Back to School! How to Navigate School-Related Leave for Employees

3 minute read | October.11.2018

With school back in session, employees may be asking for time off to go to their children’s school activities. Employers should know that several states and the District of Columbia require or encourage employers to provide employees with school-related time off. It is time to make sure employers are compliant with these laws.

For example, in California, certain employers must provide a parent time off to “participate in school activities” including enrolling their kids in school.[1] The employee is supposed to provide reasonable notice to the employer before taking the time off, and the law provides a cap of 8 hours of time off per month and 40 hours total per year. The employee can also take time off if there is a school emergency or to address a child care provider without having to worry about the 8 hour monthly cap.[2] Additionally, all California employers, regardless of size, must provide parents with time off for teacher-initiated conferences if their child has been suspended for certain types of school misconduct.[3]

Employers may be able to require the employee to first use existing vacation, PTO or other personal leave. California permits this unless prohibited by a collective bargaining agreement.[4] If an employer gives vacation time to all employees during the same period of time in the calendar year (i.e. a two-week holiday vacation) an employee may not use that accrued vacation time at any other time during the year for school activities leave.[5]

As another example, Washington D.C. gives employees 24 hours per year to participate in school-related events for their child.[6] D.C. Code § 32–521.01, 32–521.02. D.C. specifically defines “school-related event” broadly to include performances like concerts, plays, and sports in addition to meetings with teachers and counselors. D.C. also has a bright-line rule that employees must provide a 10-day advance notice absent unforeseen circumstances. D.C. notes that an employer can only deny an employee leave if it would disrupt the employer’s business and make the achievement of production or service delivery “unusually difficult.” D.C. Code § 32-521.02.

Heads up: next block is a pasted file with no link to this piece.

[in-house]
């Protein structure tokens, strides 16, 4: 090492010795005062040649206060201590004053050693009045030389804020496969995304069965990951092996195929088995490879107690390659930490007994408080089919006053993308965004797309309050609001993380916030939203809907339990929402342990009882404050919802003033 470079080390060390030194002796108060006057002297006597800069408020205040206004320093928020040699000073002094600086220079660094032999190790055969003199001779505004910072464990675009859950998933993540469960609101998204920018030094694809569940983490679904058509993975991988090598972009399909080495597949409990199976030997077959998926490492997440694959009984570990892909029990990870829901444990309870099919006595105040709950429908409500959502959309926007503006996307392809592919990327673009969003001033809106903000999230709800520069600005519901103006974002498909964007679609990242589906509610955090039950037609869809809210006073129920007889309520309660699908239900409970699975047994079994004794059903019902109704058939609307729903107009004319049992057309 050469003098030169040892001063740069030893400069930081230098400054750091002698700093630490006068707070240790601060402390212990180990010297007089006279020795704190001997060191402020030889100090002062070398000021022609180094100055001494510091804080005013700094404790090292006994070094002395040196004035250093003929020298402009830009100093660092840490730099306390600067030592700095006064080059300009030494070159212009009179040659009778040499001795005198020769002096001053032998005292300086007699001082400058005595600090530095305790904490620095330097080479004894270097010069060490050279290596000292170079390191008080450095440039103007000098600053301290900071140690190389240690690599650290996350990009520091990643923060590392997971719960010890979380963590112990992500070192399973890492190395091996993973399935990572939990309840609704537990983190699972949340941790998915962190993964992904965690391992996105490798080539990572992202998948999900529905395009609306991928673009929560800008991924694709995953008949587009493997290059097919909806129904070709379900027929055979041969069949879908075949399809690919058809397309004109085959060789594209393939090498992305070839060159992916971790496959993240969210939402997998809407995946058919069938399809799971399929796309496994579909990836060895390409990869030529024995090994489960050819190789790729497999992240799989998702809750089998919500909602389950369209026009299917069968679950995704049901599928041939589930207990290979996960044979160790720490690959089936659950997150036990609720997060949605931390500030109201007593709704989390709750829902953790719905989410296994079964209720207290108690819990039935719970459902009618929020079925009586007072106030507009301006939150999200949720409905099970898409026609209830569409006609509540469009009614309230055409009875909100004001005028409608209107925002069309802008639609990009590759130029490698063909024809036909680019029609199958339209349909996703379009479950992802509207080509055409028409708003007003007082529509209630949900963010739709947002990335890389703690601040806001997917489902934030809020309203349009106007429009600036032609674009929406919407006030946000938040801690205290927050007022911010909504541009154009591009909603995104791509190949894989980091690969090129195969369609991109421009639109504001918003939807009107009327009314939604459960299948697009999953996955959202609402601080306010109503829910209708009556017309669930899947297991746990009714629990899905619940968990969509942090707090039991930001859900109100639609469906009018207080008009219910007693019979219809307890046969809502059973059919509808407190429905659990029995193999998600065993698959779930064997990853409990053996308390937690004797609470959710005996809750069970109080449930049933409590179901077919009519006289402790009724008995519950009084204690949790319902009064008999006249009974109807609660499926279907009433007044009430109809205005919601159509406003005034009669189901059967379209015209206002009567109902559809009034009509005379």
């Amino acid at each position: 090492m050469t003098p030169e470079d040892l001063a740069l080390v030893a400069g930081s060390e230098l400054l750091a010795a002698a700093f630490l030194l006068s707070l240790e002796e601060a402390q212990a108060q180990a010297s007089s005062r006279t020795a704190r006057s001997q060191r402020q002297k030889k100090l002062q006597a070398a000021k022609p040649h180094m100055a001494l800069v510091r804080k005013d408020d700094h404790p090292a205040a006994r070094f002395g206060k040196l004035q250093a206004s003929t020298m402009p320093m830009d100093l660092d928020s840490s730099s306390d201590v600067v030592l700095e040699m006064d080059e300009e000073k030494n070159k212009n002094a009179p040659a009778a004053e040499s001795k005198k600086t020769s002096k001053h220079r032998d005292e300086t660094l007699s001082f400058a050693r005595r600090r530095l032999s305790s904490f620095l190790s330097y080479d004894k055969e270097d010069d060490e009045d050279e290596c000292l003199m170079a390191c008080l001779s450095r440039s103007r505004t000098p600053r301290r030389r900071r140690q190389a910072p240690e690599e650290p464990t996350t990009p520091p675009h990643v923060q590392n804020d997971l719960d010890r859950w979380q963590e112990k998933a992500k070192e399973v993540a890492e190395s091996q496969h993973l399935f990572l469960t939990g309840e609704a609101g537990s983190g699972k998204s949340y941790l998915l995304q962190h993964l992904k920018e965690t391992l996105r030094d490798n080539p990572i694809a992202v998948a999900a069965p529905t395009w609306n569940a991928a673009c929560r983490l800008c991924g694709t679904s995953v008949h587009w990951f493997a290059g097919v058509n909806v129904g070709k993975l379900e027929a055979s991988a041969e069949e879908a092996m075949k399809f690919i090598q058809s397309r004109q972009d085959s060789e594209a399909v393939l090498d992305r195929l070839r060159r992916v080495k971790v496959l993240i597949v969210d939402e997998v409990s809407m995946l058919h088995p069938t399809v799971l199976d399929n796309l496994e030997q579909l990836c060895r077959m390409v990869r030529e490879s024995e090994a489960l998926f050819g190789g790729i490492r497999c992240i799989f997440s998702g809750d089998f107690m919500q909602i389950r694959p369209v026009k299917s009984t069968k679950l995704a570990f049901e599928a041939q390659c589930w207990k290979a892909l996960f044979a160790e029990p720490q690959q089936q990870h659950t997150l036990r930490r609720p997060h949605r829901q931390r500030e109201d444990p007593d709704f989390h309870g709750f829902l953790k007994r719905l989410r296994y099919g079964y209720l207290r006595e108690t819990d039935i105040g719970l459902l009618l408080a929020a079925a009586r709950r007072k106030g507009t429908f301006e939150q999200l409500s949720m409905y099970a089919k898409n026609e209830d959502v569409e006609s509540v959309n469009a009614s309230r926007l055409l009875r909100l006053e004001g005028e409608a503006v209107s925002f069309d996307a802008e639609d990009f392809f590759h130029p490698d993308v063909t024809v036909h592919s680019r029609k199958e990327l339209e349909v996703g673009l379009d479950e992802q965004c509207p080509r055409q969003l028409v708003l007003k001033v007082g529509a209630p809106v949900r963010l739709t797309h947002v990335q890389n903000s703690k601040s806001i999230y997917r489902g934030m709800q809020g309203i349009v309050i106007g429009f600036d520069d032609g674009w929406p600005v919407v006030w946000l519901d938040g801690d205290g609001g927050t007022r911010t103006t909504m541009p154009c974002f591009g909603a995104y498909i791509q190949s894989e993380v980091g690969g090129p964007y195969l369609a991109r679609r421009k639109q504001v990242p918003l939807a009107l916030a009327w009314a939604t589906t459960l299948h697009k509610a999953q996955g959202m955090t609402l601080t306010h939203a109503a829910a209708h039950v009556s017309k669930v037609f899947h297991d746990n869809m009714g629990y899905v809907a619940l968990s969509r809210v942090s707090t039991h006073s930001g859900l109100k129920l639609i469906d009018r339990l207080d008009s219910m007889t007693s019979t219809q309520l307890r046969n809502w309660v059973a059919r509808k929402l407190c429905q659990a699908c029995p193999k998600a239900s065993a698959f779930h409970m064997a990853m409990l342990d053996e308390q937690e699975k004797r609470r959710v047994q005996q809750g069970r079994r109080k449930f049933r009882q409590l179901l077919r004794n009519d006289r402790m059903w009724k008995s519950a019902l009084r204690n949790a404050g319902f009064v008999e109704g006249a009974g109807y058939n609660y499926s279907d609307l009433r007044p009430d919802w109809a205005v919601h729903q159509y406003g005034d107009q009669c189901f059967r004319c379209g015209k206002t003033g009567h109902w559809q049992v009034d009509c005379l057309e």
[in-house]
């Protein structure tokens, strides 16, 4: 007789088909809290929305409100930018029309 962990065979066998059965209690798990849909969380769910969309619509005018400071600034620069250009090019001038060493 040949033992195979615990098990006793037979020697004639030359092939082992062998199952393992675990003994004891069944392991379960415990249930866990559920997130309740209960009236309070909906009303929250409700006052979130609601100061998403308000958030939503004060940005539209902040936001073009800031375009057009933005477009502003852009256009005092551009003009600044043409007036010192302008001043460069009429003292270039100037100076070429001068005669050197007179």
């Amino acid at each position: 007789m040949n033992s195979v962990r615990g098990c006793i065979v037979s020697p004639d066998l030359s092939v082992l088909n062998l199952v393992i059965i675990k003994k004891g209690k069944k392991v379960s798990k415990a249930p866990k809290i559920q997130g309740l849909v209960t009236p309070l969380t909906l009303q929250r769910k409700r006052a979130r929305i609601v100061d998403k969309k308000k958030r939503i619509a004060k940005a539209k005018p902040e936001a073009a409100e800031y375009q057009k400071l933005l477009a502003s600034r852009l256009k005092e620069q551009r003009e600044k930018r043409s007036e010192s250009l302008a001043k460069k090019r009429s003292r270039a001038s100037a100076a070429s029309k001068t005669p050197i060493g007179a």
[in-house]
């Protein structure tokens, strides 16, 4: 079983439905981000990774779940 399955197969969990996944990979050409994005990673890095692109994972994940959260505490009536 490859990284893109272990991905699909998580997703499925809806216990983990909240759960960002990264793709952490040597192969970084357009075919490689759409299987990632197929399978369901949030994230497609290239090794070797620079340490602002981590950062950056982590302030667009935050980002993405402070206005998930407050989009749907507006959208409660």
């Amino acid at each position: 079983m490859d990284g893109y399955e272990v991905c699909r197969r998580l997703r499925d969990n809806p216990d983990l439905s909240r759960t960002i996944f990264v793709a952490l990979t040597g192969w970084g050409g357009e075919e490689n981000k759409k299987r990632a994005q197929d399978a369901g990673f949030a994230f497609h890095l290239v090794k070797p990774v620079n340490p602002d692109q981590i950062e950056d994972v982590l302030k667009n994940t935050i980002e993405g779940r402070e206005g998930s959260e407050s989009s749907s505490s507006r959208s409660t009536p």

Here are some scenarios to illustrate some possible differences:

SCENARIO 1: An employee asks in advance for time off to enroll his child in a new elementary school.

In California, enrollment is specifically included as a kind of school-related activity.  Assuming that the employer has 25 employees and that the employee has not already exhausted his leave, the employer should probably grant the request.

In D.C., although enrollment is not a specifically named school event, given the broad types of activities that are permitted, the employer should probably grant the request here as well unless the employee’s absence would disrupt the employer’s business and make the achievement of production or service delivery “unusually difficult.”

SCENARIO 2: The child’s school unexpectedly closes due to a flood and, without alternative childcare, the employee cannot come into work for the week.

California expressly includes “natural disasters” as emergencies and given the circumstances D.C. employers would probably want to grant the request as well.

Employers should consider putting policies in place that allow employees to take time off for school activities and school emergencies consistent with applicable law. To that end, it is incumbent on employers to determine what their obligations are. Employers are encouraged to review their leave policies with competent employment law professionals to ensure that they are in compliance with this ever-changing area of the law.

[1] The California law applies to employers with 25 or more employees at the same location. Cal. Lab. Code 230.8. Also, California expansively defines “parent”. Cal. Lab. Code § 230.8 (e)(1) (parent includes include parent, guardian, stepparent, foster parent, grandparent, or person who stands in loco parentis to a child in grade school (Kindergarten through Grade 12)).

[2] Although the 40-hour annual cap appears to apply to emergency leave, there does not appear to be a monthly cap on emergency leave. Furthermore, although the employee is required to provide notice to the employer that he or she is taking emergency school-related leave, the statute does not appear to require that notice of an emergency be provided in advance.

[3] Cal. Lab. Code § 230.7 (a) (citing Cal. Educ. Code § 48900.1); see also Cal. Educ. Code § 48900 (i), (k).

[4] Cal. Lab. Code § 230.8 (b)(1)

[5] Cal. Lab. Code § 230.8 (b)(2)

[6] D.C. employees are eligible if they are the natural mother or father of a child, a person with legal custody, a person who acts as a guardian of a child, an aunt, uncle, or grandparent of a child; or a person who is married to, or in a domestic partnership with a person mentioned above.  D.C. Code § 32-521-.01.